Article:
# 7.1.6

# IConfigureReceiveEndpoint

It is now easy to apply configuration to all receive endpoints when using ConfigureEndpoints or connecting a receive endpoint using the new IReceiveEndpointConnector. Depending upon the container, register a class that implements IConfigureReceiveEndpoint, and it will be used automatically. If multiple instances are registered, they will be executed in registration order (or should, depending on the container).

An example class is shown below:

class ConfigureMyEndpoint :
    public void Configure(string name, IReceiveEndpointConfigurator configurator)
        configurator.QueueAttributes["some-key"] = "some-value";

The name argument is the queue name being configured.

To register the object, use:

# Microsoft Dependency Injection

services.AddTransient<IConfigureReceiveEndpoint, ConfigureMyEndpoint>();

# Autofac


# Castle Windsor


# Simple Injector


# StructureMap


# PrefetchCount and ConcurrentMessageLimit

The PrefetchCount and ConcurrentMessageLimit can now be specified directly on IReceiveEndpointConfigurator, eliminating the need to cast to a transport-specific interface. The same values can also be set on IBusFactoryConfigurator, which will apply to all receive endpoints.

The PrefetchCount is passed to the transport where supported, otherwise it is used when reading messages from the broker.

The ConcurrentMessageLimit is only passed to transports that support it (currently, Azure Service Bus), and is otherwise used to control how many messages are dispatched concurrently on the receive endpoint.


The ConcurrentMessageLimit is not initialized by default, and does not need to be specified. If no limit is specified, which is the default, it will equal the PrefetchCount.

# Azure Service Bus Subscription Endpoint Configurator

A new interface, ISubscriptionEndpointConnector, was added. It is similar to the recently added IReceiveEndpointConnector but is specific to Azure Service Bus for connecting subscription endpoints (which are on a specific topic).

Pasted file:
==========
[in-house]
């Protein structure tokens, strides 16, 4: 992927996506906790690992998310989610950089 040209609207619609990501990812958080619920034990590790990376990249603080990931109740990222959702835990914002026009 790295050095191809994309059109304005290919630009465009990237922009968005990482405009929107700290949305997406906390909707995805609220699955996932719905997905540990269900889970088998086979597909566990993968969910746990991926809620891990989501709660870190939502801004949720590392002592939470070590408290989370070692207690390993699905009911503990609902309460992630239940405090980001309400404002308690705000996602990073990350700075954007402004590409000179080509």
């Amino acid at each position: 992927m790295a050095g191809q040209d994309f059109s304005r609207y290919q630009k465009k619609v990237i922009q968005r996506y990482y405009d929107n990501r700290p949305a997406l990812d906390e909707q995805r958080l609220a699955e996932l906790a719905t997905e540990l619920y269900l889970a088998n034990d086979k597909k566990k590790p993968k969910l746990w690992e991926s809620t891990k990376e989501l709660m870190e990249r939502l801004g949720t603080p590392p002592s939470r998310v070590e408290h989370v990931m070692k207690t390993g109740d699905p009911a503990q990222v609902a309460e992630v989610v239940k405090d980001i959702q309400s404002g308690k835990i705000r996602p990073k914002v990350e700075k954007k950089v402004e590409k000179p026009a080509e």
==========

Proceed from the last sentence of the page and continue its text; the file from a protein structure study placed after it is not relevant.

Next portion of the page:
To use the new interface, look at the example below:

var connector = provider.GetRequiredService<ISubscriptionEndpointConnector>();

var handle = connector.ConnectSubscriptionEndpoint<SomeMessageType>("my-sub-name", e =>

The message type is used to generate the topic name based on the bus message topology, the same used for connecting message types for consumers on receive endpoints.

# Subscription Endpoint Changes

Prior to this version, separate queues were created for subscription endpoints to store _error and _skipped messages. By default, these messages will be dead-lettered instead, and moved to the Azure Service Bus dead-letter queue related to the subscription. The previous approach was a hack, so this should be better – or maybe it won't be better.

# Transport Reconnection

There was a regression in 7.1.4, in which publishing/sending messages when the broker was not connected would immediately throw an exception. This has been resolved, and hopefully in a much better way. The send pipeline now uses the same retry policy as the receive transport, but on its own pipeline. Previously (in version 7.1.3 and earlier anyway), it was using the receive transport pipeline to reconnect. This change should hopefully smooth out some threading issues.


It is important to pass a CancellationToken to Publish or Send, to specify a timeout or whatever, or the calls will wait until the broker is available.